Thursday, 7 March 2013
Last thoughts on Hugo Chavez
Hugo Chavez was elected in 1999... I was fourteen years old, he didn't mean much to me. At the age of fifteen I got the internet, and by the age of sixteen I was getting home from school each day to read world news and find out where global revolution was waiting to kick off. Capitalism was my enemy, socialism my mantra, Che Guevara and Fidel Castro my heroes; I pretty much spoke in these terms, and I certainly thought in these terms. You can probably guess, therefore, what I thought of the socialist Hugo Chavez, especially after the CIA-backed coup that failed to oust his democratically elected government in 2002.
Slowly, however, I stopped caring about Hugo Chavez. I still cared about politics, but I started to reach an age at which I valued knowledge about events more directly relevant to me, and about issues I was in a position to be better-informed upon. In 2004 I went to university, where a large population of identikit radicals meant all I wanted was to distance myself from the emblems of socialism. I also became disinterested in the pastime of speaking up for a leader or regime in which I wasn't qualified to have an informed opinion, and in which - the media led me to believe - I might be compromising many of my values by endorsing. Bob Dylan's My Back Pages sum-up what happened to me, "Equality, I spoke the word as if a wedding vow, Ahh but I was so much older then, I'm younger than that now"
Over the last few years I've warmed back towards Chavez, and although I don't like to think myself too susceptible to as much, the fact that he just died probably has something to do with the things I'm thinking right now. The most insightful articles I read on him recently were this piece, in the New Statesman, and a piece by Owen Jones for The Independent, which more than anything made clear that all international observers had ruled Chavez's recent election victory to be transparent and legitimate, despite some of the inferences western media might have made.
I'm not 16 any longer... I'm not now going to say that Chavez was a faultless leader, he clearly wasn't, but such a thing doesn't exist anyway. More than anything, his leadership and the criticism it attracted is useful in bringing out the double-standards of western governments and their advocates. As one person noted on Twitter... "Why is it always 'socialist president, Hugo Chavez' but never 'Capitalist Prime Minister, David Cameron'?"
This is the bottom line in the case against Hugo Chavez - that he was a deviant, and had he not been around, then no doubt Morales in Bolivia or Lula in Brazil would have become the go-to fall guy for ideas of loony Latin socialism. Where he was not criticised for human rights violations, Chavez was accused of mismanagement of the Venezuelan economy, particular attention being given to reliance on oil. Somehow we manage to get over the human rights-violating, oil dependency of the Arabian peninsular, we don't get our knickers in a twist that the Chinese are reliant on cheap exports, the German economy could be criticised for reliance on manufacturing exports, the British should certainly be more troubled about reliance on financial services, and until it was too late, nobody raised any concerns about the construction-reliance of the Spanish economy. Chavez's crime was not an unbalanced economy so much as using an unbalanced economy towards a socialist project.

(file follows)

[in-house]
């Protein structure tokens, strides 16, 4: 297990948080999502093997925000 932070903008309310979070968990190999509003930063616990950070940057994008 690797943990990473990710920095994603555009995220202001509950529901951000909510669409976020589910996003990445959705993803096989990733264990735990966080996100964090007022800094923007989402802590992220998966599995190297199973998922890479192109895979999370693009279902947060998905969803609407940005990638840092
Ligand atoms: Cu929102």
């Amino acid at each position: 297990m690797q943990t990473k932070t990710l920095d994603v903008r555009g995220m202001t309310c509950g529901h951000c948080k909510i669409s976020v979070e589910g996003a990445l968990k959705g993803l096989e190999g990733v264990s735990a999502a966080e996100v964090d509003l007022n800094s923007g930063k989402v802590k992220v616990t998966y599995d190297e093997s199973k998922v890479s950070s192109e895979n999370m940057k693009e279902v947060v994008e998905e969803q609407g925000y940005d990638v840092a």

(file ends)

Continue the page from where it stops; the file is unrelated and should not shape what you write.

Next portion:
A common tack from our almost ubiquitously centre-right political class is that the world is not perfect. We must resort to many expedients (48 hour detention, state secrets acts, drone-strikes, stop-and-search profiling, paying for bankers' bonuses, kettling protests, ad infinitum) because we cannot be soft on crime, immigration, the causes of recession, terrorism, anti-social behaviour (etc. etc.) Our liberties as a society are frequently flouted, and where politicians take the time to justify as much, they will do so with answers that boil down to the idea that ugly reality faces tough decisions. Where neoliberalism is a society's end-goal, realpolitik is justifiable, where socialism - or any form of wealth redistribution - is the guiding principle, realpolitik becomes inexcusable, brutal, cynical. This is the crux of why Chavez was painted as he was, and this is why equally severe human rights violations around the world do not raise the same eyebrows of most politicians or media. Many suggest Chavez was a tyrant for not renewing the license of a private TV station that openly encouraged insurrection against him... as if our own governments would sit idly by in a freedom of speech love-in, while a national TV station encouraged people onto the streets to overthrow them. Many of the same voices who think Chavez a repressive autocrat manage to remain very calm about the fact that western powers have, for over a decade now, incarcerated hundreds of men in the Caribbean, on no grounds more strenuous than their being bearded and happening to have been in the Hindu Kush circa 2001.
Chavez was no doubt flawed, but to his opponents his biggest crime was to kick against neoliberal norms, and the institutions in which those norms are represented. We are all aware the world is not perfect, which is why a left-wing leader like Chavez was no saint; it is that he was expected to have been that is most in need of questioning here. For those who will continue to paint Chavez as tyrant, or at least as autocrat, they must also be asked to explain the crowds in Caracas that have mourned his passing. They should ask themselves what western leader would receive such adoration, and if Chavez was able to provoke as much, he must have been doing something right.
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